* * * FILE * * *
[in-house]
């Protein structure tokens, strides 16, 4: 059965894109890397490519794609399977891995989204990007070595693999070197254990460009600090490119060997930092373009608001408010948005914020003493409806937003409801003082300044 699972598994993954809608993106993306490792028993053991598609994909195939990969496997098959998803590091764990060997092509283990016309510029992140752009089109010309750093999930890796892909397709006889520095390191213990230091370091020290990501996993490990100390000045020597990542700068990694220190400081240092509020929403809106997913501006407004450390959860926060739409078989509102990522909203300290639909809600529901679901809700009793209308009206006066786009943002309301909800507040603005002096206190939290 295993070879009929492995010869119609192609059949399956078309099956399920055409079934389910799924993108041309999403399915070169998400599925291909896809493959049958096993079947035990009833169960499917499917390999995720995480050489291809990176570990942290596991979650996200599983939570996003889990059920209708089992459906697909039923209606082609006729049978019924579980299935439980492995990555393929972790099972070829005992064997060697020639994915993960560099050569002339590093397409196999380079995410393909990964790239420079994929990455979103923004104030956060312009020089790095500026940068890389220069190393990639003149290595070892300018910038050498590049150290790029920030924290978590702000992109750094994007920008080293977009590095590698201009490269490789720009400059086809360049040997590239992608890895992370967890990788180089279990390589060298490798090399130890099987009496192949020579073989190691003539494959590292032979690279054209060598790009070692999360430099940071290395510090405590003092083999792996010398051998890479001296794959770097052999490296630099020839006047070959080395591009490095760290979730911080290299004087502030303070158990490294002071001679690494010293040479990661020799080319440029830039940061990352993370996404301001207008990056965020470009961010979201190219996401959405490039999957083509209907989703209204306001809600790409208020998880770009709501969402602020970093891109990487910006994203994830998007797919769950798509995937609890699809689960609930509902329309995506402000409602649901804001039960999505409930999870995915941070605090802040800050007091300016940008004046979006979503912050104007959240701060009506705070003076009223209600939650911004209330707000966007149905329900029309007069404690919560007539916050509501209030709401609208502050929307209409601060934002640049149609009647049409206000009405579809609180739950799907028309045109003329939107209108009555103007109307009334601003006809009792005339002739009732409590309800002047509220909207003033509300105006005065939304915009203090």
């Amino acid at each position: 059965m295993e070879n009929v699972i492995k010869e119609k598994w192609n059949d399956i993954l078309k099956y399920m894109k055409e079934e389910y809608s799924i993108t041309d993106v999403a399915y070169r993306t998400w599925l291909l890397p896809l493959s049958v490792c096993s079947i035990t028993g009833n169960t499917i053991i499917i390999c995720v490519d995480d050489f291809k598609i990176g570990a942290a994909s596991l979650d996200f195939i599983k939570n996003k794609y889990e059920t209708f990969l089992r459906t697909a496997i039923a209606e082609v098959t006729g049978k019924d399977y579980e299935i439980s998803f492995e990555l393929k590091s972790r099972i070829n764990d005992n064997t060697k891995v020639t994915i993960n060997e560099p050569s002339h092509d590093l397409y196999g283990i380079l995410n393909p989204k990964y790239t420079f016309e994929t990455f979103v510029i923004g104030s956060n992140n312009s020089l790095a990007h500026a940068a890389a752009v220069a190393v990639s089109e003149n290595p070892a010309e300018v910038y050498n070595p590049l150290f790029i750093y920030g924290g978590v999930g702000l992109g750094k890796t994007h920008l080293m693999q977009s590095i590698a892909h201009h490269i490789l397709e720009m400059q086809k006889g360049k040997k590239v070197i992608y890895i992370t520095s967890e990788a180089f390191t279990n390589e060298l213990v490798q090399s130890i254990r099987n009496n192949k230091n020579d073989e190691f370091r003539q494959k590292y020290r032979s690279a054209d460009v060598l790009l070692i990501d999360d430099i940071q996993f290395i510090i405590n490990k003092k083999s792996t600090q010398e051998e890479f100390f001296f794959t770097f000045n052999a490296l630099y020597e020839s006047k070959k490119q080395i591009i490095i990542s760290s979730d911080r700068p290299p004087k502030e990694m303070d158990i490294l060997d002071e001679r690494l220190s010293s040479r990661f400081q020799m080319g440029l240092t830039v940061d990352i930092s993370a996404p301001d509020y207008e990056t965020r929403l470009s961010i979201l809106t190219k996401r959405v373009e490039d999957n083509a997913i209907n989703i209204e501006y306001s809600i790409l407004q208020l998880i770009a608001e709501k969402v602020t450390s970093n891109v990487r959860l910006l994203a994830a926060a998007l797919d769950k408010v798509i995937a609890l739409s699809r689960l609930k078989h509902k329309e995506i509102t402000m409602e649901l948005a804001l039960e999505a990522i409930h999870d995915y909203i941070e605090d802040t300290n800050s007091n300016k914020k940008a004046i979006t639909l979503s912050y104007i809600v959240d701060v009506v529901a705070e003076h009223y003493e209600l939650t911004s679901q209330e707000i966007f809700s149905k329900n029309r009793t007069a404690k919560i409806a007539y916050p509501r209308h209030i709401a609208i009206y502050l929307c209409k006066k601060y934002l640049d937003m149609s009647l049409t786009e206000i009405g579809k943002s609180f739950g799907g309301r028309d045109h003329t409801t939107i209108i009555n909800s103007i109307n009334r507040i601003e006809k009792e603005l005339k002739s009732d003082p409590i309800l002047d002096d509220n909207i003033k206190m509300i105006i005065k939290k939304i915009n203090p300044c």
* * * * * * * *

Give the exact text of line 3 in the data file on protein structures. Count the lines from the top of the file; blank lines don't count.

């Amino acid at each position: 059965m295993e070879n009929v699972i492995k010869e119609k598994w192609n059949d399956i993954l078309k099956y399920m894109k055409e079934e389910y809608s799924i993108t041309d993106v999403a399915y070169r993306t998400w599925l291909l890397p896809l493959s049958v490792c096993s079947i035990t028993g009833n169960t499917i053991i499917i390999c995720v490519d995480d050489f291809k598609i990176g570990a942290a994909s596991l979650d996200f195939i599983k939570n996003k794609y889990e059920t209708f990969l089992r459906t697909a496997i039923a209606e082609v098959t006729g049978k019924d399977y579980e299935i439980s998803f492995e990555l393929k590091s972790r099972i070829n764990d005992n064997t060697k891995v020639t994915i993960n060997e560099p050569s002339h092509d590093l397409y196999g283990i380079l995410n393909p989204k990964y790239t420079f016309e994929t990455f979103v510029i923004g104030s956060n992140n312009s020089l790095a990007h500026a940068a890389a752009v220069a190393v990639s089109e003149n290595p070892a010309e300018v910038y050498n070595p590049l150290f790029i750093y920030g924290g978590v999930g702000l992109g750094k890796t994007h920008l080293m693999q977009s590095i590698a892909h201009h490269i490789l397709e720009m400059q086809k006889g360049k040997k590239v070197i992608y890895i992370t520095s967890e990788a180089f390191t279990n390589e060298l213990v490798q090399s130890i254990r099987n009496n192949k230091n020579d073989e190691f370091r003539q494959k590292y020290r032979s690279a054209d460009v060598l790009l070692i990501d999360d430099i940071q996993f290395i510090i405590n490990k003092k083999s792996t600090q010398e051998e890479f100390f001296f794959t770097f000045n052999a490296l630099y020597e020839s006047k070959k490119q080395i591009i490095i990542s760290s979730d911080r700068p290299p004087k502030e990694m303070d158990i490294l060997d002071e001679r690494l220190s010293s040479r990661f400081q020799m080319g440029l240092t830039v940061d990352i930092s993370a996404p301001d509020y207008e990056t965020r929403l470009s961010i979201l809106t190219k996401r959405v373009e490039d999957n083509a997913i209907n989703i209204e501006y306001s809600i790409l407004q208020l998880i770009a608001e709501k969402v602020t450390s970093n891109v990487r959860l910006l994203a994830a926060a998007l797919d769950k408010v798509i995937a609890l739409s699809r689960l609930k078989h509902k329309e995506i509102t402000m409602e649901l948005a804001l039960e999505a990522i409930h999870d995915y909203i941070e605090d802040t300290n800050s007091n300016k914020k940008a004046i979006t639909l979503s912050y104007i809600v959240d701060v009506v529901a705070e003076h009223y003493e209600l939650t911004s679901q209330e707000i966007f809700s149905k329900n029309r009793t007069a404690k919560i409806a007539y916050p509501r209308h209030i709401a609208i009206y502050l929307c209409k006066k601060y934002l640049d937003m149609s009647l049409t786009e206000i009405g579809k943002s609180f739950g799907g309301r028309d045109h003329t409801t939107i209108i009555n909800s103007i109307n009334r507040i601003e006809k009792e603005l005339k002739s009732d003082p409590i309800l002047d002096d509220n909207i003033k206190m509300i105006i005065k939290k939304i915009n203090p300044c």